Ford faces risks in bid for bigger market share 2009-06-03 00:43:19   Print

    By Yang Lei, Han Wanning

    DETROIT, June 2 (Xinhua) -- Ford Motor Company could grab a larger share of the U.S. market now that the other two top automakers General Motors Corp. and Chrysler LLC. have sought bankruptcy protection. But there are risks.

    Ford's top-to-bottom transformation that started years before the severe crisis hit the world's auto industry in 2008 enabled it to hold its own.

    The nearly 106-year-old auto company mortgaged all its assets, including the famous blue oval brand, for billions of dollars in loans by the end of 2006. Ford chief executive Alan Mulally said the money would give Ford "a cushion to protect against a recession or other unexpected events."

    With the 23.6 billion dollars in loans it received from the country's biggest banks, Ford started to downsize, shedding jobs and focusing on small cars rather than trucks and SUVs on which GM and Chrysler depended. Ford reduced its stake in Mazda of Japan and Aston Martin of England. It also sold its former UK subsidiaries Jaguar and Land Rover to Tata Motors of India in March 2008.

    Ford's change toward fuel-efficient passenger cars like new Taurus a midsize sedan, emphasis on quality control and a push for environment-friendly strategy positioned the company in a different path.

    So there is no wonder while GM and Chrysler fell into bankruptcy despite billions of dollars of government aid, Ford has not used any taxpayers' money to survive the current crisis. Actually, it has played up its status as the only one of the Big Three in Detroit to make it, so far, on its own and has won more support from American customers.

    But rivals' bankruptcy may not be as beneficial to Ford as it seems and the company still faces the risk of losing it all. Firstly, Ford will be in a tougher situation to seek additional concessions from the United Auto Workers to match the compromise the union made with GM and Chrysler.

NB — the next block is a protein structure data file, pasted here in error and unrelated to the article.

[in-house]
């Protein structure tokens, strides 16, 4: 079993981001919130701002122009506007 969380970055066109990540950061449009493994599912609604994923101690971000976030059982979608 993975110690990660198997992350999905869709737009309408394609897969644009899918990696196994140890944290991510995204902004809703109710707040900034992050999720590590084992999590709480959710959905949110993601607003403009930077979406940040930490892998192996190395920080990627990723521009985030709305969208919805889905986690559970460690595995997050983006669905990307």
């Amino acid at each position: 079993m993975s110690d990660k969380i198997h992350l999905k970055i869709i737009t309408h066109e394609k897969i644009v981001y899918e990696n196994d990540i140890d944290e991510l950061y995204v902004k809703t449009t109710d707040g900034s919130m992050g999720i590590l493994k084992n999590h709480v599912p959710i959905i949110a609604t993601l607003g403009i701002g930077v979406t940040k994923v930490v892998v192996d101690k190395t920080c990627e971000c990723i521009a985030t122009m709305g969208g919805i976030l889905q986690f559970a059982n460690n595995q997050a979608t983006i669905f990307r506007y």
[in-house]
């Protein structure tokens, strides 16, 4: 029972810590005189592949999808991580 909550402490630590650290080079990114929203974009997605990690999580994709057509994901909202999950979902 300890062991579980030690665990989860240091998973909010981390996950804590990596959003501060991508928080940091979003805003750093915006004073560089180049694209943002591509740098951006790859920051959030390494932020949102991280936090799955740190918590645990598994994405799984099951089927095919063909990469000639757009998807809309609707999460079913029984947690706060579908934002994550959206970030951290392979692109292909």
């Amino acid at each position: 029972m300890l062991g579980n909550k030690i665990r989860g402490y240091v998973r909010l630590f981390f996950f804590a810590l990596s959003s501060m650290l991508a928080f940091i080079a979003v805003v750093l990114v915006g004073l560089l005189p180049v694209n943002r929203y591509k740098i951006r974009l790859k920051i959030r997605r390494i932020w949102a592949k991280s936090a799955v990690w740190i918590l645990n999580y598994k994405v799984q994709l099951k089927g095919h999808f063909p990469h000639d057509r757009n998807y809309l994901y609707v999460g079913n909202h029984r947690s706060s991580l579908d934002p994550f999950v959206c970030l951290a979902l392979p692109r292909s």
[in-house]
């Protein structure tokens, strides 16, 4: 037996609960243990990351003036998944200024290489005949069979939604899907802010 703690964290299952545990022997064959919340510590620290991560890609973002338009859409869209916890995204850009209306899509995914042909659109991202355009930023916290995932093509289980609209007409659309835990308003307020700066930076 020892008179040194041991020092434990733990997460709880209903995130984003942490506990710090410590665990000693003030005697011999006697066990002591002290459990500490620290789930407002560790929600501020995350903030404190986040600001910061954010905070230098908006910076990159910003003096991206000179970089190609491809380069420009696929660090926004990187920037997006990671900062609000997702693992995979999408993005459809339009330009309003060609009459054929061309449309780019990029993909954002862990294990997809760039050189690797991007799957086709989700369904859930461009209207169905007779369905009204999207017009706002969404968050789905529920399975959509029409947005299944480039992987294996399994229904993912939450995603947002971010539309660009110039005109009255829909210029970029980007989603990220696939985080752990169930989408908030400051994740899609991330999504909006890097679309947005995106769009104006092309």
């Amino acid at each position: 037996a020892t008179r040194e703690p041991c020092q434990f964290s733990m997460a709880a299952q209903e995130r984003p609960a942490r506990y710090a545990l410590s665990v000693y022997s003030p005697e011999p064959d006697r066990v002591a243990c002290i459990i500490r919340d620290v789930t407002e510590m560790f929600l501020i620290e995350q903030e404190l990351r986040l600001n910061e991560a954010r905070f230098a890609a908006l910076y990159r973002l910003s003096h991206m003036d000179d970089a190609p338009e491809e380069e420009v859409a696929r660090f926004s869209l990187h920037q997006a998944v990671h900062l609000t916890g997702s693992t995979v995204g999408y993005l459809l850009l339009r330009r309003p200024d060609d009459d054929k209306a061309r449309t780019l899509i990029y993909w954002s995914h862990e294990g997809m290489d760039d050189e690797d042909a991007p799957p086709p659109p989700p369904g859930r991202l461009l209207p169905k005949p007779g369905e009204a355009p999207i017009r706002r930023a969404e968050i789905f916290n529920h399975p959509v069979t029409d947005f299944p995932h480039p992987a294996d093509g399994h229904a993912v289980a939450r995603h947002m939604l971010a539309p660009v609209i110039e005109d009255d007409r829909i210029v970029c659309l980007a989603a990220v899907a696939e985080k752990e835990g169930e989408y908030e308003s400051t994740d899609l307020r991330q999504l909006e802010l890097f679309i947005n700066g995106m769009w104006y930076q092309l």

And it will be more difficult for Ford to further cut dealerships. Currently, Ford has 3,700 dealers, 16 percent fewer than at the start of 2006. The U.S. market's top player Toyota of Japan already has a dealership network one-third of Ford.

    But the biggest risk to Ford is its debt. As of March, Ford had21.3 billion dollars in cash. But it now owes 25.8 billion dollars while GM and Chrysler cleaned their balance sheets through bankruptcy.

    With almost everything leveraged, Ford is betting on the hope that auto sales will pick up later this year or next year. Mulally acknowledged that he did not foresee that annual auto sales in the United States would drop to 13.2 million vehicles last year, from 16 million in 2006, and possibly as low as 10 million this year. The company lost 14.6 billion dollars last year.

    "Ford took a huge bet on the economy that would recover in a V shape. But if it does not happen, the company will be in big trouble," Bob Dewar, author of the book "A Savage Factory -- An Eyewitness Account of the Auto Industry's Self-Destruction," said. He had worked in Ford in the 1970s.

Editor: Yan
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